MMWR News Synopsis
Friday, April 8, 2022
CDC Media Relations
Continued spread of monkeypox in Nigeria might lead to additional sporadic cases imported to the United States. Lessons learned from this investigation might help clinical and public health authorities plan for future cases. As monkeypox cases continue to be identified in Nigeria, occasional imported cases might occur in the United States. Diagnosis, treatment, contact tracing and monitoring, infection control, decontamination of potentially contaminated surfaces, and investigation of the source were important aspects of this investigation. This report explains the challenges investigators faced responding to a single case of monkeypox and outlines lessons learned that health departments and clinicians can use to inform preparedness planning if more cases occur. This event serves as a reminder that infectious diseases are increasingly appearing in parts of the world where they are not normally found.
Previously Released: Cardiac Complications After SARS-CoV-2 Infection and mRNA COVID-19 Vaccination — PCORnet, United States, January 2021–January 2022
CDC Media Relations
- SARS-CoV-2 Omicron Variant Infection in 10 Persons Within 90 Days of Previous SARS-CoV-2 Delta Variant Infection — Four States, October 2021–January 2022A new study identified 10 people with COVID-19 reinfections that occurred less than 90 days after the initial infection. While eligible vaccination status varied, the majority of reinfection cases happened among people who were not up to date with vaccinations. To best protect against reinfection and spread, all eligible people should stay up to date with their vaccinations, including a booster dose for those who are eligible, and retest if they are exposed to COVID-19 or have symptoms. To better understand COVID-19 reinfections while the Omicron variant was circulating, investigators identified people with COVID-19 reinfections that occurred within 90 days of initial infection. Ten reinfections were confirmed through whole genome sequencing at both time points. These reinfections occurred 23–87 days after the initial infection. While vaccination status varied, most of the eligible patients were not up to date on vaccinations and had high rates of close contact in school, health care, and congregate settings. Although the virus that causes COVID-19 might change as new variants emerge, vaccination remains the safest and most effective strategy to prevent severe outcomes of future COVID-19 infections.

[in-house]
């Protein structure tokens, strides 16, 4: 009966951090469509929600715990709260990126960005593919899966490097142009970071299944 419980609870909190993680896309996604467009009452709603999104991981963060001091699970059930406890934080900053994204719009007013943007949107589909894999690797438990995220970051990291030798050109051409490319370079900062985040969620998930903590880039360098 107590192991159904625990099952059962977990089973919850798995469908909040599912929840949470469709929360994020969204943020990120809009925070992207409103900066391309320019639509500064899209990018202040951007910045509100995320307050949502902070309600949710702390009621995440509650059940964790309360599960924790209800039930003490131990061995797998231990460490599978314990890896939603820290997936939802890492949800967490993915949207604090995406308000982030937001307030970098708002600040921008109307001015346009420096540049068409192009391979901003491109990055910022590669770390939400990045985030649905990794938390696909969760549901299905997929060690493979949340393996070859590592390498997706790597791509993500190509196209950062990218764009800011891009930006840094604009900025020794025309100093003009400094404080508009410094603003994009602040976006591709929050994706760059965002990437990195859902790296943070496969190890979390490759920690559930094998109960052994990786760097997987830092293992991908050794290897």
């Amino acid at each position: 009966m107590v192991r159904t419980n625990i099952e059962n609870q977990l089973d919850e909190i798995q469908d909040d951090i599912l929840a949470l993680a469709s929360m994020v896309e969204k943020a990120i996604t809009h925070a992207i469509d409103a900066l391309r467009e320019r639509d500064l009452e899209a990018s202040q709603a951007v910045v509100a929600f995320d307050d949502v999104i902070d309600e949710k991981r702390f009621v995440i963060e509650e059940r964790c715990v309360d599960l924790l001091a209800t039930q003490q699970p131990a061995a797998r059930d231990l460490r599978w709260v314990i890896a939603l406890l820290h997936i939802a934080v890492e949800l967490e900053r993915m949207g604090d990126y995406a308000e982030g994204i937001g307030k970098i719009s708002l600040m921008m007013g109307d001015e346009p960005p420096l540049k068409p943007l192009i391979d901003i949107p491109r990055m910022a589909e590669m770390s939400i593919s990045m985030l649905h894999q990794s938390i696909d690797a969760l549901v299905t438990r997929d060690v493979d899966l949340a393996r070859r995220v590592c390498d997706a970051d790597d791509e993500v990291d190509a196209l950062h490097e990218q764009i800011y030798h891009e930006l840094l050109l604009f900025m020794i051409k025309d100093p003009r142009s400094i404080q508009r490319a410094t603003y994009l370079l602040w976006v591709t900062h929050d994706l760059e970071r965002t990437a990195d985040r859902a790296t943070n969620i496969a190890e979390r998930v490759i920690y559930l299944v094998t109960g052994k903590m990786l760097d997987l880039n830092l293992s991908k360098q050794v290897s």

- Enteropathogenic Escherichia coli Outbreak in a Child Care Center — Oregon, August 2021Although most strains of Escherichia coli (E. coli) are harmless, enteropathogenic E. coli (EPEC) can cause illness. This report describes the first EPEC outbreak detected in Oregon. With the advent of tests to detect multiple gastrointestinal pathogens, more EPEC outbreaks are likely to be detected. On August 16, 2021, the Oregon Public Health Division (OPHD) was notified of two pediatric cases of Shiga toxigenic E. coli (STEC) among members of the same household. One patient, aged 2 years, had attended an in-home child care center. OPHD visited the child care center on August 18 and attempted to collect clinical information on gastrointestinal symptoms and stool specimens from all staff and children with parental consent. Among 21 respondents (17 children and four staff) who provided clinical information, six of 17 children and one of four staff members reported diarrhea, vomiting, or other gastrointestinal symptoms. Stool specimens were collected from 18 people, and 12 were acceptable for testing. Nine specimens contained evidence of an enteric pathogen, including seven with EPEC, four with norovirus, and one each with rotavirus, sapovirus, astrovirus, and Campylobacter. Four were coinfected with more than one pathogen. None had evidence of STEC infection. After reviewing laboratory results, the local health officer recommended temporarily closing the center for 7 days, the child care center complied, and no more cases were reported.
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